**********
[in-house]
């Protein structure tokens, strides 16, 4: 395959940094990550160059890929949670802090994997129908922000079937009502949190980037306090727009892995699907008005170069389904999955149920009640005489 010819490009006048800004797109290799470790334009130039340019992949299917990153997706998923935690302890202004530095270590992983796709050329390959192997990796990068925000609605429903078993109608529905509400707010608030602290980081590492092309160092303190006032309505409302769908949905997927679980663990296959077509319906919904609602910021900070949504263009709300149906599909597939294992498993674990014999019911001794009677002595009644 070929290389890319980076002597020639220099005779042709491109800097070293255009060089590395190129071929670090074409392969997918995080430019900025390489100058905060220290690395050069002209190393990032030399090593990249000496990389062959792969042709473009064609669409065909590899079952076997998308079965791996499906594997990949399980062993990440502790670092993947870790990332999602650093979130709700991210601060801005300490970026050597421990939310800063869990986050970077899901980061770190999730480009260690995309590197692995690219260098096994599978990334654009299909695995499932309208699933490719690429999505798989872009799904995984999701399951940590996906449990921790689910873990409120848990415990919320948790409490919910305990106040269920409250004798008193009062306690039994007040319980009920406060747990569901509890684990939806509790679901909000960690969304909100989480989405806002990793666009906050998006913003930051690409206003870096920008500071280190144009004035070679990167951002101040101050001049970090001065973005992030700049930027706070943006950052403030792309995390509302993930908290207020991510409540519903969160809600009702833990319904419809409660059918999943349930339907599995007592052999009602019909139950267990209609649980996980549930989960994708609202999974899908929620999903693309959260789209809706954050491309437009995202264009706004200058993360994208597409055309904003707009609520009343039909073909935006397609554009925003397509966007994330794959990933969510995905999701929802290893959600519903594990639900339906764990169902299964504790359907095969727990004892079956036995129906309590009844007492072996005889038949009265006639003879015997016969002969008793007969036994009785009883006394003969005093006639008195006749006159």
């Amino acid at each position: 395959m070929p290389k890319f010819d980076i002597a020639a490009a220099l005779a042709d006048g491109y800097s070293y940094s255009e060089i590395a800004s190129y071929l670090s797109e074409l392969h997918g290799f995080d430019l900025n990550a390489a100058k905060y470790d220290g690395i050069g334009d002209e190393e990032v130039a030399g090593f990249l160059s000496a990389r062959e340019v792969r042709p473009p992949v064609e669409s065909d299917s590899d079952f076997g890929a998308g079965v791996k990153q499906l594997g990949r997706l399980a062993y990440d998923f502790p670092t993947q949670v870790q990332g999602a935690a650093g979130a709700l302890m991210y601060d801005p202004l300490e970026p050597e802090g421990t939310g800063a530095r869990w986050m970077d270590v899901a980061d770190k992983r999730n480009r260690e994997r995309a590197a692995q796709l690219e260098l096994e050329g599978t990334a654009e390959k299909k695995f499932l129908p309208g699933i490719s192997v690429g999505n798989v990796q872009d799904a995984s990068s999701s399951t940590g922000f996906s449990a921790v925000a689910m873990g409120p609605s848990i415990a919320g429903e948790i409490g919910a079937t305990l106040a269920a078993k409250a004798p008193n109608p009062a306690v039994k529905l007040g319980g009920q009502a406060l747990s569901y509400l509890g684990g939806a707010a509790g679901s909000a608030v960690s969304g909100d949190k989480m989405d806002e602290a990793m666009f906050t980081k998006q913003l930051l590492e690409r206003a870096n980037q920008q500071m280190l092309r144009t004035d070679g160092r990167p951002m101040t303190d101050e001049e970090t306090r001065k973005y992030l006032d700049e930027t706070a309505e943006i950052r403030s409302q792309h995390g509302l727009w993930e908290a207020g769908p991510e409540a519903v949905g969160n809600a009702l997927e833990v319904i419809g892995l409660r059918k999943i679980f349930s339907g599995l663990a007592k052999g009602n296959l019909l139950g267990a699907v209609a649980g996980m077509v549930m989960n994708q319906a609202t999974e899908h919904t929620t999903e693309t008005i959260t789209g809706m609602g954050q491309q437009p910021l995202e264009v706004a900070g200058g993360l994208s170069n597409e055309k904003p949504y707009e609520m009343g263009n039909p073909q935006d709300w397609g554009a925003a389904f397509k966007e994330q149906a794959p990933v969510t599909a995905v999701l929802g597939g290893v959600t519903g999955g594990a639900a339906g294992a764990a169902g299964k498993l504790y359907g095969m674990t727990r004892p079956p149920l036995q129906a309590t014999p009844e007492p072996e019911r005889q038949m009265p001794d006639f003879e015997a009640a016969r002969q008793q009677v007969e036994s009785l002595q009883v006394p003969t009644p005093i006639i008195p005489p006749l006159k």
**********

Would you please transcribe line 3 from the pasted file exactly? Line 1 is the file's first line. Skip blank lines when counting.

């Amino acid at each position: 395959m070929p290389k890319f010819d980076i002597a020639a490009a220099l005779a042709d006048g491109y800097s070293y940094s255009e060089i590395a800004s190129y071929l670090s797109e074409l392969h997918g290799f995080d430019l900025n990550a390489a100058k905060y470790d220290g690395i050069g334009d002209e190393e990032v130039a030399g090593f990249l160059s000496a990389r062959e340019v792969r042709p473009p992949v064609e669409s065909d299917s590899d079952f076997g890929a998308g079965v791996k990153q499906l594997g990949r997706l399980a062993y990440d998923f502790p670092t993947q949670v870790q990332g999602a935690a650093g979130a709700l302890m991210y601060d801005p202004l300490e970026p050597e802090g421990t939310g800063a530095r869990w986050m970077d270590v899901a980061d770190k992983r999730n480009r260690e994997r995309a590197a692995q796709l690219e260098l096994e050329g599978t990334a654009e390959k299909k695995f499932l129908p309208g699933i490719s192997v690429g999505n798989v990796q872009d799904a995984s990068s999701s399951t940590g922000f996906s449990a921790v925000a689910m873990g409120p609605s848990i415990a919320g429903e948790i409490g919910a079937t305990l106040a269920a078993k409250a004798p008193n109608p009062a306690v039994k529905l007040g319980g009920q009502a406060l747990s569901y509400l509890g684990g939806a707010a509790g679901s909000a608030v960690s969304g909100d949190k989480m989405d806002e602290a990793m666009f906050t980081k998006q913003l930051l590492e690409r206003a870096n980037q920008q500071m280190l092309r144009t004035d070679g160092r990167p951002m101040t303190d101050e001049e970090t306090r001065k973005y992030l006032d700049e930027t706070a309505e943006i950052r403030s409302q792309h995390g509302l727009w993930e908290a207020g769908p991510e409540a519903v949905g969160n809600a009702l997927e833990v319904i419809g892995l409660r059918k999943i679980f349930s339907g599995l663990a007592k052999g009602n296959l019909l139950g267990a699907v209609a649980g996980m077509v549930m989960n994708q319906a609202t999974e899908h919904t929620t999903e693309t008005i959260t789209g809706m609602g954050q491309q437009p910021l995202e264009v706004a900070g200058g993360l994208s170069n597409e055309k904003p949504y707009e609520m009343g263009n039909p073909q935006d709300w397609g554009a925003a389904f397509k966007e994330q149906a794959p990933v969510t599909a995905v999701l929802g597939g290893v959600t519903g999955g594990a639900a339906g294992a764990a169902g299964k498993l504790y359907g095969m674990t727990r004892p079956p149920l036995q129906a309590t014999p009844e007492p072996e019911r005889q038949m009265p001794d006639f003879e015997a009640a016969r002969q008793q009677v007969e036994s009785l002595q009883v006394p003969t009644p005093i006639i008195p005489p006749l006159k």